While leaders in the food, beauty and household products industries refer to all their customers as “she,” marketers of less traditionally gender-based  products and services, such as finance, electronics, major hardgoods, automotive, healthcare and insurance may need a wake- up call to be able to pick their hidden buyer out of a line up. (That’s why the 80% stat is a helpful eye-opener!)

Here’s an example.  Look at your kitchen, from the countertop to the appliances to the lighting. If you’re a couple, you both may have voted on whether you’ve got granite or a composite, a water dispenser or a wine cabinet,  Schoolhouse lights or modern overheads.  But whose idea was it? Who pulled pictures from Dwell, DVR’d HGTV and bookmarked Houzz? Who vetted ideas with friends? Who compared prices, walked the aisles, pushed for one more feature, one more deal? Even if the credit card receipt carried his signature, the likelihood, by far, is that the dealbreaking decisions were largely hers.

But retailers and marketers who give him all the credit are hugely missing her hidden buying power. The home improvement industry’s major players—who watch the in-store action firsthand– are convinced of women’s 80% clout. And the female hidden buyer is rocking the foundation of every car showroom, financial broker’s office and big box electronic retailer in this country and their power only increases each year.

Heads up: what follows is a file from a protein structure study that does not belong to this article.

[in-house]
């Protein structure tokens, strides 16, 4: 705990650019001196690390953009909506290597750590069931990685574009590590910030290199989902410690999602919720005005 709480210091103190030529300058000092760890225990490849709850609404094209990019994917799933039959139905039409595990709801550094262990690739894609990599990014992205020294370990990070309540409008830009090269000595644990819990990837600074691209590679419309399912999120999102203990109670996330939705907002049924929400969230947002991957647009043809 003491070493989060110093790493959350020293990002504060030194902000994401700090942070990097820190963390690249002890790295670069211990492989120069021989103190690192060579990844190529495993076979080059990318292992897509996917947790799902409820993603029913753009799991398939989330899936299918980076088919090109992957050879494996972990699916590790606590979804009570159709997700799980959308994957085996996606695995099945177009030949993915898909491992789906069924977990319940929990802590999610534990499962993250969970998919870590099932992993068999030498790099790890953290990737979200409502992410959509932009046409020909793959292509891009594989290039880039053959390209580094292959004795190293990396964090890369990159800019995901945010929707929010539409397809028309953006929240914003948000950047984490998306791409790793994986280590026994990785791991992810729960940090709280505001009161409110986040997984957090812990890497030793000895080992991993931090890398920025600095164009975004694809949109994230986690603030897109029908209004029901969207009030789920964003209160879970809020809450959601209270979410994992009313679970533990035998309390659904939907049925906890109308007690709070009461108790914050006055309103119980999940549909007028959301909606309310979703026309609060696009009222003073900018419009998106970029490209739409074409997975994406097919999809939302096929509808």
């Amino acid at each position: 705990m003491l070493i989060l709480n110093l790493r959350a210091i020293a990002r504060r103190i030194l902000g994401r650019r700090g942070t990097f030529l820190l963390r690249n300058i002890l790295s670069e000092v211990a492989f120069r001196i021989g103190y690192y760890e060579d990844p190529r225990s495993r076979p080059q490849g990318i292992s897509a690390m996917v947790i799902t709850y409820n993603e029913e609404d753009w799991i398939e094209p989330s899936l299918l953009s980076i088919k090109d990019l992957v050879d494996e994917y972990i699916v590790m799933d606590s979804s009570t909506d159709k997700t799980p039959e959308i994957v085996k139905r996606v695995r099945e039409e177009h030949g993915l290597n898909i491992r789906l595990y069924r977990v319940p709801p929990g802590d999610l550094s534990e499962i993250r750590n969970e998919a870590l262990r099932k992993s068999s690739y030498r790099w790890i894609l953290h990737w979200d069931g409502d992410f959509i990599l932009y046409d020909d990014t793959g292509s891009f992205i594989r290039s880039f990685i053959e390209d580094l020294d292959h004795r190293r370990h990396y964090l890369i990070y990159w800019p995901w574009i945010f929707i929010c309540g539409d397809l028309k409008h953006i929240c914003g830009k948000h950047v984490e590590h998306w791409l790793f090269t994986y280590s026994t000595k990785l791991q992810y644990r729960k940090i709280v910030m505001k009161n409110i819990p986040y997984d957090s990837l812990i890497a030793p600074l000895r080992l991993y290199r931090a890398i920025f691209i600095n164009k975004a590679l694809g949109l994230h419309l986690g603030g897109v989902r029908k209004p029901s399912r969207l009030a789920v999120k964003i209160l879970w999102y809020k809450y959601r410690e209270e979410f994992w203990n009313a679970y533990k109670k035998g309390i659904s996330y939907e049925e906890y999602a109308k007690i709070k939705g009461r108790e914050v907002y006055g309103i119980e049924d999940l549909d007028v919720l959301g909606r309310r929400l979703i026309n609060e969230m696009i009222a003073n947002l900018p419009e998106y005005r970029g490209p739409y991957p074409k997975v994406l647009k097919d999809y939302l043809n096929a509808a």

The question isn’t whether your brand or business attributes 60, 80 or 90% of final sales to women. The real question is: are you seeing the hidden 100%…her sometimes invisible but always powerful influence?

share the love:

Forever21 Maternity: Pushing Pregnancy?

Forever 21, the retail store with clothes that typically fall apart after two washes, is finally embracing something that is forever—motherhood.  Love21 Maternity debuted in states with high teen pregnancy rates and caused a bit of a stir, but I’m having a hard time seeing the link between a maternity line in a clothing store and a company encouraging teen pregnancy.

I don’t think the girl picking out 8th grade dinner dance outfits in the dressing room line in front of me (yes, I shop there) would see the clothes and think, ‘wow, this store is so trendy, pregnancy must be in, I’ve got to get on that’, pretty sure she was just looking for a cute dress.

I am interested to see if the line does well. In research we recently did with pregnant women many admitted to not even purchasing maternity clothes, just stretching out the clothes they already owned or buying a bigger size to still feel pretty and stylish. With Forever21’s small sizing I could see a pregnant shopper just going to size L instead of buying maternity. Perhaps that will change with this new line.